Zippy Jackets to De-Stash

De-Stash!!  That’s my new mission.  Pull out that fabric and use it.  Some fabric is hand-dyed/printed/tied and some is commercial.  Some big pieces and some small.  Most are pieced–like a quilt, I combine fabrics helping them play well with others!

Indigo ikat woven

Peppy Blue

Two zipper-front jackets used different fabrics for different effects.

Peppy Blue was made with a combination of cotton fabrics.  The body of the jacket was handwoven using ikat-indigo dyed yarn.  Ikat gives the white areas–that’s where the yarn was tied so the indigo couldn’t get in.  The handwoven is soft and has a nice drape.  The sleeves are commercial, also indigo dyed.

The jacket is zipper front–the white zipper works well with the ikat white spots.

Marcy Tilton V8779

V8779

The pattern that I used was from Vogue-Marcy Tilton.  #8779  It’s a great pattern–looks boxey, but with the right fabric it makes a fun, jacket with different fits/drapes.  Unfortunately, it’s now out of print (:

Because of the loose structure of the Bias Bindinghandwoven fabric, I finished some of the Peppy Blue seams with bias binding.

 

Print and Upcycled denim

Basic Shapes

Another jacket with a different look is Basic Shapes.

I had a good sized piece of a fabric that I had printed in a workshop.  It sat in the stash box for years–too fun to throw, but not right for any project that was at hand.

I used the same pattern (V8779) and paired the printed fabric with denim.  I have a project that needed lots of denim–so I purchased used jeans from my local consignment/thrift store.  Now I have a big pile.

So, they’re going into clothing.  Cut and pieced.  One of the fronts I sewed with “outie” seams that I clipped.  After washing, the seams fuzz up–like chenille.  I modified the jacket a bit.  I like longer jackets (to cover my butt when I’m wearing leggings) but it was a bit long in the front, so I made a circular cut in the front.  Yup it’s shorter in the front–but not so visible in my pic.

This jacket is lined–that’s my choice when there are lots of seams.

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Marigolds and indigo

Does two make a series?  This is my second blouse done with natural dyes and for this one the half and half are marigolds and indigo.

Marigold and indigo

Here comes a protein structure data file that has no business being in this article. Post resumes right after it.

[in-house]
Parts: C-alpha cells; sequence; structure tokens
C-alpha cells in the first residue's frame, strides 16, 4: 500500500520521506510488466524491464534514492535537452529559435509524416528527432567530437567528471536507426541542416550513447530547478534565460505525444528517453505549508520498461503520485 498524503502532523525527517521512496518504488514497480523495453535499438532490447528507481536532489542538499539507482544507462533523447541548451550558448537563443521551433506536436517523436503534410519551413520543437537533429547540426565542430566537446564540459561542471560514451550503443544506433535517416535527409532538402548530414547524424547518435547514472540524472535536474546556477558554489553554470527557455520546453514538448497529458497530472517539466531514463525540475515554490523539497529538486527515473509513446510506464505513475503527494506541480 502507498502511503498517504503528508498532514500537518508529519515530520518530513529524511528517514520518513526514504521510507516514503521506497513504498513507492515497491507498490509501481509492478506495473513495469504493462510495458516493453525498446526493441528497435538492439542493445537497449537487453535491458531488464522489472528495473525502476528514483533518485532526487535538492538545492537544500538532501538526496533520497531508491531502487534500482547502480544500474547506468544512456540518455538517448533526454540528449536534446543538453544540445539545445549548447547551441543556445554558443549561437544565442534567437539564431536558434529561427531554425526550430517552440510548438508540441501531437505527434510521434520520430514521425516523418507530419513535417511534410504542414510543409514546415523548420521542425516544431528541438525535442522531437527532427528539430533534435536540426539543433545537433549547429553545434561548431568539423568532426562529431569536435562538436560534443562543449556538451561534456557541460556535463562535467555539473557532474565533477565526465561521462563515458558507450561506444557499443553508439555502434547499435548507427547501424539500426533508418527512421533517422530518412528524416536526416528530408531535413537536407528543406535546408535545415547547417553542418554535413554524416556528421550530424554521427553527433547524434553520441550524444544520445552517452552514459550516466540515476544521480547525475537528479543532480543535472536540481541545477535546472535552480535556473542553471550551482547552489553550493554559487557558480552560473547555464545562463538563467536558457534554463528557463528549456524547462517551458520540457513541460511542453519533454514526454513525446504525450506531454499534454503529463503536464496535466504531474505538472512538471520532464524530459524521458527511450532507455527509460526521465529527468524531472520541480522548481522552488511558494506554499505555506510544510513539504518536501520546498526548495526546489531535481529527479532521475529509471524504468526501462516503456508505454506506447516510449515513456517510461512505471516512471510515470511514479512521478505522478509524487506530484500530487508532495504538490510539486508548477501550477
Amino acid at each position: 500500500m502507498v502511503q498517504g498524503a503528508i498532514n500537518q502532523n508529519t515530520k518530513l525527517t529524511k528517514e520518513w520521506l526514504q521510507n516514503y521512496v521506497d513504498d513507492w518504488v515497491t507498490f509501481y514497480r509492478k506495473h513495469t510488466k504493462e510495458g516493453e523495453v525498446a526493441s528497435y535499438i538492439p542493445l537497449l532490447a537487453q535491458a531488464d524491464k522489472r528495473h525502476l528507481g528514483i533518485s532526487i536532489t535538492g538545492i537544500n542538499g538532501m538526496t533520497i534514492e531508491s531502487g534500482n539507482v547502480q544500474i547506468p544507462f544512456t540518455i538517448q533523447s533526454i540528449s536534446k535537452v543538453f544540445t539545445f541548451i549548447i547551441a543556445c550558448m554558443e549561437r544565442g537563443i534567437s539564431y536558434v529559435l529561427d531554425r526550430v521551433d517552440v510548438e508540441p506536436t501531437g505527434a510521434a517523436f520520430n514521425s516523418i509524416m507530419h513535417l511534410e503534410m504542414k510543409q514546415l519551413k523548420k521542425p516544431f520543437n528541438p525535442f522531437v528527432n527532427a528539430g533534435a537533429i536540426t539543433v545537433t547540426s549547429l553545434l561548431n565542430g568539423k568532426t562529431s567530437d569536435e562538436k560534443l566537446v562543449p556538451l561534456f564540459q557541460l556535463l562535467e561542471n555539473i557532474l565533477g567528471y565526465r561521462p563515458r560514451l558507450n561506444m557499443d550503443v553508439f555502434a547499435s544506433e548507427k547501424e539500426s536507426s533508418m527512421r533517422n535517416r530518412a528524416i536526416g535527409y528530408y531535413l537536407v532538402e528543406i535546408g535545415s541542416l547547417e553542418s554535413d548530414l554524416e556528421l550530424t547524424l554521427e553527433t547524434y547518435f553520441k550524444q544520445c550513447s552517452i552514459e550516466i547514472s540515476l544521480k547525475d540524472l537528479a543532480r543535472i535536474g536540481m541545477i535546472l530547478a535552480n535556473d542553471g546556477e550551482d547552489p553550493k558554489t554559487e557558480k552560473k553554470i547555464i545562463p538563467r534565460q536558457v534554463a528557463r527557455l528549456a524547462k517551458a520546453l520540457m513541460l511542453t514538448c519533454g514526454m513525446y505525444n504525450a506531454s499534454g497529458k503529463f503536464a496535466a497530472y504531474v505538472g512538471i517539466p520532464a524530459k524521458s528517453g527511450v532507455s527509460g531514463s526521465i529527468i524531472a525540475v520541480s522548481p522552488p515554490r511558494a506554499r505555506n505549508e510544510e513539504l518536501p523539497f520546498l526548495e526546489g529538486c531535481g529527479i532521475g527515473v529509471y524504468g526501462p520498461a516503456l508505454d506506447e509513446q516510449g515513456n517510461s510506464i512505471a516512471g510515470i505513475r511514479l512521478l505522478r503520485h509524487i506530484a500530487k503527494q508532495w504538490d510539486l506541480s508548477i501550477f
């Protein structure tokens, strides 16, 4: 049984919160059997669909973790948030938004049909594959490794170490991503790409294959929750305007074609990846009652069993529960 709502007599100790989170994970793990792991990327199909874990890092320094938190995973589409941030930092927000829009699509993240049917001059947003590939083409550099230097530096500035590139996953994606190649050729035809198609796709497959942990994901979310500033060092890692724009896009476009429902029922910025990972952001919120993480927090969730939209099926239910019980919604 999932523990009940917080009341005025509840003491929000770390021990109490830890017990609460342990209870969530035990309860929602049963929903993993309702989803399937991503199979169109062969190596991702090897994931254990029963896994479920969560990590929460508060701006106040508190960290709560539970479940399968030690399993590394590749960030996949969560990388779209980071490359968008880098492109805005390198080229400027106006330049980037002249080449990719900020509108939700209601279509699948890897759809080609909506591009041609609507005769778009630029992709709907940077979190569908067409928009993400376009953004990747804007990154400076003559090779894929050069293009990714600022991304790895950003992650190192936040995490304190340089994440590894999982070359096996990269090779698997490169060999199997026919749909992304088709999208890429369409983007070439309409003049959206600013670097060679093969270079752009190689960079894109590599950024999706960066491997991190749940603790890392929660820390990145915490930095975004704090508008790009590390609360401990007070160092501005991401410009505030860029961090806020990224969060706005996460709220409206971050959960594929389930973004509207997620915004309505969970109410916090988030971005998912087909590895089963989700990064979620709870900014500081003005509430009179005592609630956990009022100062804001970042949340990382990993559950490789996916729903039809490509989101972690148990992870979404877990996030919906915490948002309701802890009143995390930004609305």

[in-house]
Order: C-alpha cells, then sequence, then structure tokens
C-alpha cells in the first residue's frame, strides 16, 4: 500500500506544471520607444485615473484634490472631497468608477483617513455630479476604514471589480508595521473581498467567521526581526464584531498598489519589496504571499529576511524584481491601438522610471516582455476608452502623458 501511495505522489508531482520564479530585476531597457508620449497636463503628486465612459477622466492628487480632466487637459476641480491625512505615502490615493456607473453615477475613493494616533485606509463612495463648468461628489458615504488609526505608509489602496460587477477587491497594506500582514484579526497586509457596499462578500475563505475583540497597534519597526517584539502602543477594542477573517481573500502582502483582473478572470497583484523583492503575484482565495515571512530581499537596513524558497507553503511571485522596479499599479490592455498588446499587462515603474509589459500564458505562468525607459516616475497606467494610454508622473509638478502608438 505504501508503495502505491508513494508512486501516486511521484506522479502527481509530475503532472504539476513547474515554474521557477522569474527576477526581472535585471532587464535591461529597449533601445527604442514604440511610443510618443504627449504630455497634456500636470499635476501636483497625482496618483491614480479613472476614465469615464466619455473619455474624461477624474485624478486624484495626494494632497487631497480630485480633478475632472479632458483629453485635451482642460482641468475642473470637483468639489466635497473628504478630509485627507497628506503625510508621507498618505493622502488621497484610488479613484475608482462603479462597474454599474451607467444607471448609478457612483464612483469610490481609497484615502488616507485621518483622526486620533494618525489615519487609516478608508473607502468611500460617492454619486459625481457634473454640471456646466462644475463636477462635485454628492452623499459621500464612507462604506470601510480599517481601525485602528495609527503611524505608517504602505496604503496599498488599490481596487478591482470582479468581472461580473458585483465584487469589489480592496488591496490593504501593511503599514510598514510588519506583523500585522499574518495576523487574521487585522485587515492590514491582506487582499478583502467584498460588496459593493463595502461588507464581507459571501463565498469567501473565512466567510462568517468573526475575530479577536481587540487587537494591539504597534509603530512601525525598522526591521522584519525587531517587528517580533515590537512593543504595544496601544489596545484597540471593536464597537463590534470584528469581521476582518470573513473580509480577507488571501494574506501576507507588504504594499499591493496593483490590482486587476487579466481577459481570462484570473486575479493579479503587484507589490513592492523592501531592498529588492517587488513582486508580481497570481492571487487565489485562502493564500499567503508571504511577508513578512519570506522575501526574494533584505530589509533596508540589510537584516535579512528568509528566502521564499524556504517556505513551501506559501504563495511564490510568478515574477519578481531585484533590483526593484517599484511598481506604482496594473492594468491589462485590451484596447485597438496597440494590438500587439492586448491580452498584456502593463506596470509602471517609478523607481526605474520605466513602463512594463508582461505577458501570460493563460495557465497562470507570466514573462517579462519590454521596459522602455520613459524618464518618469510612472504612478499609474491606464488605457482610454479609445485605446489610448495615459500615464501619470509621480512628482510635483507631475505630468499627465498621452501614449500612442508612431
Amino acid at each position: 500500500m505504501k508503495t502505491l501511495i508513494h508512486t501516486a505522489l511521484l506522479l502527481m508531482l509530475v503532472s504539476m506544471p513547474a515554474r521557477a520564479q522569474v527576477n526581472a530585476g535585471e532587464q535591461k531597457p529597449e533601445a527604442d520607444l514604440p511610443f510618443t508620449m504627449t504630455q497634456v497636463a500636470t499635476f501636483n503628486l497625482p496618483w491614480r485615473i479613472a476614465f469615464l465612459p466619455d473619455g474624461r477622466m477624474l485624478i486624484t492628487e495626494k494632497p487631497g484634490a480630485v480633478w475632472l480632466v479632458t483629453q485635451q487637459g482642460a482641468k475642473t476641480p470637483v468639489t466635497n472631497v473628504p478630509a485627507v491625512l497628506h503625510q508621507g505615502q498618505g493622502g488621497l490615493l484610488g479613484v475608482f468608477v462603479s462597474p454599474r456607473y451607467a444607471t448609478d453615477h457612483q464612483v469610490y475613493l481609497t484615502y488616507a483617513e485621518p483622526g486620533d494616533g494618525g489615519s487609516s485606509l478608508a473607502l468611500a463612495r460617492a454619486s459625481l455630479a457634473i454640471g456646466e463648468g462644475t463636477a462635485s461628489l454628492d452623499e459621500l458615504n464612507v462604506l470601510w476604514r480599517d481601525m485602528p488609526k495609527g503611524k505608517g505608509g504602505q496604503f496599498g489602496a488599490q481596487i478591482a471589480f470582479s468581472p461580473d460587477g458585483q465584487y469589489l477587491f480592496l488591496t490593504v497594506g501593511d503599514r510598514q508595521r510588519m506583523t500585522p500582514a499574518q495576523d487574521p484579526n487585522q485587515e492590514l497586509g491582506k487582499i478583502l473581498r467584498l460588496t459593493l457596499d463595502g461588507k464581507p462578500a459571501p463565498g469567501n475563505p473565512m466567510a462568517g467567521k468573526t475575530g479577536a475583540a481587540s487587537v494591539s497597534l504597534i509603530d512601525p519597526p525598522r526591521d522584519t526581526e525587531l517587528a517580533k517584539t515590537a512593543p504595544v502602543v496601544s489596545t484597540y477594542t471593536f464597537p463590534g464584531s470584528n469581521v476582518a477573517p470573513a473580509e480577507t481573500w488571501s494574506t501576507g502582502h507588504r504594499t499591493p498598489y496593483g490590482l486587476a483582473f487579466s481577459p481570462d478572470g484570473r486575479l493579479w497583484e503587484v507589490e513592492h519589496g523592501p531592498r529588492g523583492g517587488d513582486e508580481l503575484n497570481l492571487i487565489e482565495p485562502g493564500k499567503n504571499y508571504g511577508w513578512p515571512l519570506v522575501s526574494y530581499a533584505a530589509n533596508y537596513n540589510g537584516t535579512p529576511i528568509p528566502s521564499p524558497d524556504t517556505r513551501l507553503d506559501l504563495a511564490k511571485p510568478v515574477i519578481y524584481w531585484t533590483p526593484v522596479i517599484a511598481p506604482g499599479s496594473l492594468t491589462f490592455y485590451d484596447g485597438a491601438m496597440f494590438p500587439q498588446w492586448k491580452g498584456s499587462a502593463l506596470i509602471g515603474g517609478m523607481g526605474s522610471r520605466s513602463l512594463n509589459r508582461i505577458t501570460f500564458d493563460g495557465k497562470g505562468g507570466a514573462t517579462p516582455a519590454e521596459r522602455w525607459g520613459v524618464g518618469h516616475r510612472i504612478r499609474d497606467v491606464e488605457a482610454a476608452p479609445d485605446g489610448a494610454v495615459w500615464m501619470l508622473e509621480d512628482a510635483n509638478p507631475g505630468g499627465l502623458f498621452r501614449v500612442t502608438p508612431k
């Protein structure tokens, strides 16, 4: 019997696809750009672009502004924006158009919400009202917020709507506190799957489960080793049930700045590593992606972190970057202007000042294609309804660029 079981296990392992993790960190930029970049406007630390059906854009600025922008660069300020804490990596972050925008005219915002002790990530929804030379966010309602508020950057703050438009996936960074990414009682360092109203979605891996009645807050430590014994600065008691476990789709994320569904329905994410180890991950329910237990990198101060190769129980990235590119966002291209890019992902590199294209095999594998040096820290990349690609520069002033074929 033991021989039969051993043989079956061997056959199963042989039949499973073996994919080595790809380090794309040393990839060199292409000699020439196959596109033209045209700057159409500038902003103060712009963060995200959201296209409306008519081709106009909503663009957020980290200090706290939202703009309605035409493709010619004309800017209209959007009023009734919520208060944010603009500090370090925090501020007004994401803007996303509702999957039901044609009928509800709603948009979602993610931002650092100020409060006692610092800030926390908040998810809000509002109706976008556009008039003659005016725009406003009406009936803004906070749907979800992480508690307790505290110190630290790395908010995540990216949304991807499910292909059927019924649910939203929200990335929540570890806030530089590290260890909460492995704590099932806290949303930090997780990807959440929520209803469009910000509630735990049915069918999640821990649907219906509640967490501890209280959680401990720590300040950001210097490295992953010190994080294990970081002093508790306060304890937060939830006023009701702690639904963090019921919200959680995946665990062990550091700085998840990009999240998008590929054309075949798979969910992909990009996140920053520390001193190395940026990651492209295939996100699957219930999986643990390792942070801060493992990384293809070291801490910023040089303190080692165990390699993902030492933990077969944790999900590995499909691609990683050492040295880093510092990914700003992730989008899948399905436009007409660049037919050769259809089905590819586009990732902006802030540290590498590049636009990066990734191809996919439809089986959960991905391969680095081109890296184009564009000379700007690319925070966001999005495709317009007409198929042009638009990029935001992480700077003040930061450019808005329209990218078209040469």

I collected all the marigolds that were blooming…yellows, oranges in any combination and dyed part of the fabric.  The fabric was linen from a couple of up cycled shirts.  The front is the back and the back is pieced from sleeves and one front–I guess a quilter has to piece somewhere!!

I used an ikat method so that I  could dye in a vat.  The white line is where it was tied.  To dye in the marigold vat, I used plastic and put half in a bag so that it wouldn’t get color when I dipped the whole piece.  Then, I bagged the other half and dipped it in indigo.

Black Walnut/Locust and Indigo Yarn

With black walnut, black locust and indigo, I space-dyed this skein of cotton yarn.

Golden, green and indigo yarn

Starting with an ikat-resisted (plastic bags and string) skein,  I dipped in a pot of black locust leaf decoction which dyed a  yellow section.  (I call it “backyard yellow!”)  Then I changed the resisted sections and dipped  in a black walnut leaf decoction. The black walnut gives a darker more golden version of “backyard yellow.”  One section was left undyed.  I took off the plastic and rinsed the yarn.  Then I dipped sections one or more times in indigo.  Originally, I thought that I would tie up sections for the indigo dips, but I found that I could control the dipping by holding.  The pre-dyed sections went to shades of gold and green.  The unpre-dyed section went blue.

Oh, one more thing…the yarn is ORGANIC cotton.  Backyard dyes, indigo and organic cotton…that would be the sustainable dyeing trifecta!!

Ikat, natural dyed yarn

I used a wrapping technique (Ikat) to space dye this yarn.  The yarn started white-white.  The pretreatment with gall nut tannin gave it a light brown color.  The golden yellow comes from black walnut leaves which came from the green space in the neighborhood–close enough to call it my backyard! I dyed it with two other colors…alkanet and madder.  Alkanet should give a nice deep purple, but this batch is greeny/browny.  The madder gives the red/orange color.

Ikat reskeined

Cotton/rayon yarn dyed with alkanet, madder and black walnut leaves.

I had in mind a purple/red/gold combination…not what I got, But, I find this to be a pleasing autumn leaves combination.  When re-skeined, I have a better look of the colors for an intended knitting or weaving project.

I used a piece of plastic and string to get the ikat resist–each color required a re-tie.  The skein was placed in the dye bath with the open part of the skein in the color.  Surprisingly, the bagged part got wet (must have seeped in despite the tie) BUT, the color didn’t seep up.  I’ll leave it to the physics experts to explain that.

The madder–the red/orange color comes from the roots of a plant; it takes four years for the roots to be usable.  I have it growing in my garden…I figure I have only 3 years and 11 months to wait!